So You Want To Be a Movie Mogul

Well the first thing you know ol' Jed's a millionaire. Kinfolk said, "Jed move away from there." Said, "Californy is the place you ought to be." So they loaded up the truck and moved to Beverly. Hills, that is. Swimmin' pools. Movie stars. Corona virus.

So you want to be a movie mogul! Honestly, I think that would be a pretty sweet job. And now is an especially auspicious time to make that career move. Whenever a paradigm shifts, lots of powerful people lose power as their skill set suddenly looks obsolete. They desperately try to retain power by doubling down on the basis of their power, which just makes things worse. New people, people who are willing to bet on the new side of the paradigm, arrive and take over. And make no mistake — the paradigm is shifting.

It's the virus, of course. It is changing many established practices, and opening new opportunities for those who can devise new practices. That kind of opportunity certainly exists in the film industry.

Previously, we saw how home-theater viewing might rise, at the expense of commercial movie theaters. In particular, studios might begin to simultaneously release first-run movies to movie theaters and to home theaters. I bet that established movie moguls and their studios are already making this calculation. But what if you are an aspiring movie mogul? What opportunity is awaiting you?

The opportunity, I think, lies in movie production, and finding new ways to make movies. Some businesses can fairly easily adapt and cope, but it will be difficult to make movies with existing practices. The traditional ways of making movies are suddenly prohibitively unsafe, unwieldy, and generally just a pain in the butt. Too many people, too many locations, too open, too mobile, too uncontrolled of an environment.

In fact, movie production has collapsed; many projects have been shut down indefinitely. Many projects have lost funding that was projected to come from commercially released movies — billions of dollars that vanished when movie theaters closed. It's not helping that Los Angeles proper has developed into a hot spot.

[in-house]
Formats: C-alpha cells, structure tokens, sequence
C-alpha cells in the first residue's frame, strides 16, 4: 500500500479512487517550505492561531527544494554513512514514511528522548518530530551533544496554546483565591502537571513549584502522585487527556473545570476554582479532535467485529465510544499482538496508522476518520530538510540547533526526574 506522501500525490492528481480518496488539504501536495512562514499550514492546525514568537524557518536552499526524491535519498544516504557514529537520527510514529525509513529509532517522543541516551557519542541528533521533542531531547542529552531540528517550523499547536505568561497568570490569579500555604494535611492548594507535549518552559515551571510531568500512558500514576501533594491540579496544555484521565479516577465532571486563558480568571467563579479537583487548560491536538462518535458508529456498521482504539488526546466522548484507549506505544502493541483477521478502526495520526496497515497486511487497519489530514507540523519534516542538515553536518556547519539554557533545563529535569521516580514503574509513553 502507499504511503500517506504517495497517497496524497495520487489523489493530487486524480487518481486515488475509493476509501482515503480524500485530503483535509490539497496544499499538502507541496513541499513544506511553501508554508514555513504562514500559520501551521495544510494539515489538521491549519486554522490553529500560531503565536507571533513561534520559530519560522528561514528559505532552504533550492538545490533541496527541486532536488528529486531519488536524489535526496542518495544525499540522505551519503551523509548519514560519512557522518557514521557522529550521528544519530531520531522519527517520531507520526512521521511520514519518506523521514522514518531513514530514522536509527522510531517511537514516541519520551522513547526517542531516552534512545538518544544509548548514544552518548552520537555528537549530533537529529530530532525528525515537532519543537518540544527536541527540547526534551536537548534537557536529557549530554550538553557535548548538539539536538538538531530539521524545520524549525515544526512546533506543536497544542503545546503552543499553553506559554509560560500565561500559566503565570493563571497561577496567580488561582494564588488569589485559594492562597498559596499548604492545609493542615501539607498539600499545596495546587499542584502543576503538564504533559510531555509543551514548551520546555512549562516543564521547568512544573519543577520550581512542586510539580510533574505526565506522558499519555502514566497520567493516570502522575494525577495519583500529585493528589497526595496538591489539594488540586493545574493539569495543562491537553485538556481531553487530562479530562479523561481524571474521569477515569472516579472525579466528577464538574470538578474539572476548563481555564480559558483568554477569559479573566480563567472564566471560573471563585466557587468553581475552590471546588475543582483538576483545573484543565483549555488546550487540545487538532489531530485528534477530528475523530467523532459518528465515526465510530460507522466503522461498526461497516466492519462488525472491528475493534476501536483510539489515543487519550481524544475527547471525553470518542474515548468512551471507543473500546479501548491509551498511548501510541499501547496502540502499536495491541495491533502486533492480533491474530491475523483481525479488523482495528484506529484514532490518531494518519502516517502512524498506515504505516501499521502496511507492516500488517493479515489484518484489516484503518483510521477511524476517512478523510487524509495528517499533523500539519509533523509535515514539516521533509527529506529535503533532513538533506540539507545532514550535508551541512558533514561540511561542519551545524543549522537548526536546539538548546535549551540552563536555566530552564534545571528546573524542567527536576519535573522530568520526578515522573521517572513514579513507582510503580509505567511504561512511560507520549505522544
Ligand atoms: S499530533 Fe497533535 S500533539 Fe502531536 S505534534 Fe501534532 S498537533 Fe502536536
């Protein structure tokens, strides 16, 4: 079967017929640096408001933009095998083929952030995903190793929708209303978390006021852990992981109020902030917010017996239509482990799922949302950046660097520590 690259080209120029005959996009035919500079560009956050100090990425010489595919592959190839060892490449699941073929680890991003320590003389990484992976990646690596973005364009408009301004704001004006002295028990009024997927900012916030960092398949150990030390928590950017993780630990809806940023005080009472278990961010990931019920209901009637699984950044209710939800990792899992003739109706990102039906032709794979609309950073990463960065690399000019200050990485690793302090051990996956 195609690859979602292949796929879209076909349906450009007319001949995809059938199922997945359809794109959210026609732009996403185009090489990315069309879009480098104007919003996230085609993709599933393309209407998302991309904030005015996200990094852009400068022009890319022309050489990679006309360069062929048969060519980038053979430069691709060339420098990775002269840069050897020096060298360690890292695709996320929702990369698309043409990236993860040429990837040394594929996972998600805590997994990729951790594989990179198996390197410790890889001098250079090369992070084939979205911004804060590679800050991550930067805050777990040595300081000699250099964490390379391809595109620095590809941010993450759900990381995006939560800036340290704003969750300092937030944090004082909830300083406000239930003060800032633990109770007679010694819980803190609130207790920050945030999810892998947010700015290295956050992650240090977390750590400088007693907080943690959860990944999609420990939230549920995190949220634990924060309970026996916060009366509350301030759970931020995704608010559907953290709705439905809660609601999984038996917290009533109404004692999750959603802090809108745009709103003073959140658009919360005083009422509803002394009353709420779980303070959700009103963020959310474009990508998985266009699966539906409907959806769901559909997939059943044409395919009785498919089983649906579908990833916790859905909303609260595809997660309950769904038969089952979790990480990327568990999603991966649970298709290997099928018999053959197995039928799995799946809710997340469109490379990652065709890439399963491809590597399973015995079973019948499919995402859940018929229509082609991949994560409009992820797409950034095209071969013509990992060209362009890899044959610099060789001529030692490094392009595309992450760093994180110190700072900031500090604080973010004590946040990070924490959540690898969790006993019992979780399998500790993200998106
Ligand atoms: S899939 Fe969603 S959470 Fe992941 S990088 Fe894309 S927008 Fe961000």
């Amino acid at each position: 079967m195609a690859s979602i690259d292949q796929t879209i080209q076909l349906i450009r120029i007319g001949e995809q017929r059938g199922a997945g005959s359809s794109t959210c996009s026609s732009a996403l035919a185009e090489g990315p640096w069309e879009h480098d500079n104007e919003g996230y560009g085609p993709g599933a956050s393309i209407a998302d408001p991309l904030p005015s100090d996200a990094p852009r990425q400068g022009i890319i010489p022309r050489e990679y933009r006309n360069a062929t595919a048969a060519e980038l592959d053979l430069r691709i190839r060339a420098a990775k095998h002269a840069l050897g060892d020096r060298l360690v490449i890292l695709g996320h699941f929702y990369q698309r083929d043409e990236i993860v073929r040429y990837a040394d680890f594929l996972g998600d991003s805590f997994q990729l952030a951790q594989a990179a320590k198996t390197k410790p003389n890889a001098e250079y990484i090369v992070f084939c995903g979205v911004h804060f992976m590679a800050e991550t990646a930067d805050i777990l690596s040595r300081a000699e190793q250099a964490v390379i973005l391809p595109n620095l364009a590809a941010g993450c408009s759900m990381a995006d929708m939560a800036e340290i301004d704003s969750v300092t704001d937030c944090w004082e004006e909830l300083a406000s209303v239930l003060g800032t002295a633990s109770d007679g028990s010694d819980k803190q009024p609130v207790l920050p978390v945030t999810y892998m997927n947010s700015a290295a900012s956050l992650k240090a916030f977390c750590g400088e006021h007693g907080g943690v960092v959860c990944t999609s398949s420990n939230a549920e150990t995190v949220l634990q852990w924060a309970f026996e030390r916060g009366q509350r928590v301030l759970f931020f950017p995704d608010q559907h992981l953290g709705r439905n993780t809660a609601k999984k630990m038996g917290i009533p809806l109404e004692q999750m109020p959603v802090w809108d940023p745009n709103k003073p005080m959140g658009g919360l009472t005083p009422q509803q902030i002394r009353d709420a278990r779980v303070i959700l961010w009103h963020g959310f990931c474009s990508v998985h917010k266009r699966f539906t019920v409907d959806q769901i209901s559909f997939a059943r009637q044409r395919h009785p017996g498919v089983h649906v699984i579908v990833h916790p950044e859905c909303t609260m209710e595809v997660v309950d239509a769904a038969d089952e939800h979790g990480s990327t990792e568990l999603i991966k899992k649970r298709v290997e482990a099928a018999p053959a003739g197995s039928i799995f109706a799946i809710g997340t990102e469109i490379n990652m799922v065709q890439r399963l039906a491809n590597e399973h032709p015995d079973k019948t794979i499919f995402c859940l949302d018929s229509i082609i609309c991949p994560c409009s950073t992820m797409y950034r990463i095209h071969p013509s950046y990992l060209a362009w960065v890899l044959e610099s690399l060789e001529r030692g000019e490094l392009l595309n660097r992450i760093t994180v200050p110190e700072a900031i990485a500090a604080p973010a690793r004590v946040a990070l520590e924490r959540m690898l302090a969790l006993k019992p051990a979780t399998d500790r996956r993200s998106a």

Even if you are a risk-taker and decide to make movies the old-fashioned way, what happens if you are shut down because of an outbreak, or if you are involuntarily quarantined in a remote location? In such a tightly scheduled business, with such a fast financial burn rate, would you feel confident enough to even begin shooting?

In the face of crisis, the best response is to innovate. New problems inspire new ideas. It's always been that way. Steam power to electrical. Analog to digital. Silent pictures to talkies. This is the time when smart people can get their foot in the door. Or, their footprint in a concrete sidewalk. The question is, how can you produce content in a way that is safer, but also cost efficient, and also of high quality?

Honestly, if I had the answers, I'd be on the next plane — well, I'd be driving my car — to Hollywood right now. I don't know what innovations are needed. Closed sets, smaller productions, fewer people, more technology, content that is fast and cheap but good. Movies tailor made for smaller (VOD) screens. Cut the excess, trim the fat. Greater reliance on screenplays telling original stories, with less reliance on flashy locales and action. A back-to-basics kind of moviemaking. Those sorts of things.

You will have devised a new, streamlined way to make movies, a new production ecosystem that is more resilient. Even if the hardship is temporary, and we hope it is, there could be enough time for you to gain a foothold and establish a presence and a reputation that will outlast the hardship. And I bet your new methods would be better than the old habits, with or without a virus.

So there you have it, Mr. Newly Minted Big Shot Movie Mogul. You quickly rose to the top because you figured out a way to get content production restarted in a safe yet cost-efficient manner. You saved Hollywood.

At least I hope you figured it out. Because until you, or someone, solves that problem, once the pipeline runs dry, there won't be any audience left. Unless, of course, people really like watching reruns of old black-and-white TV sitcoms.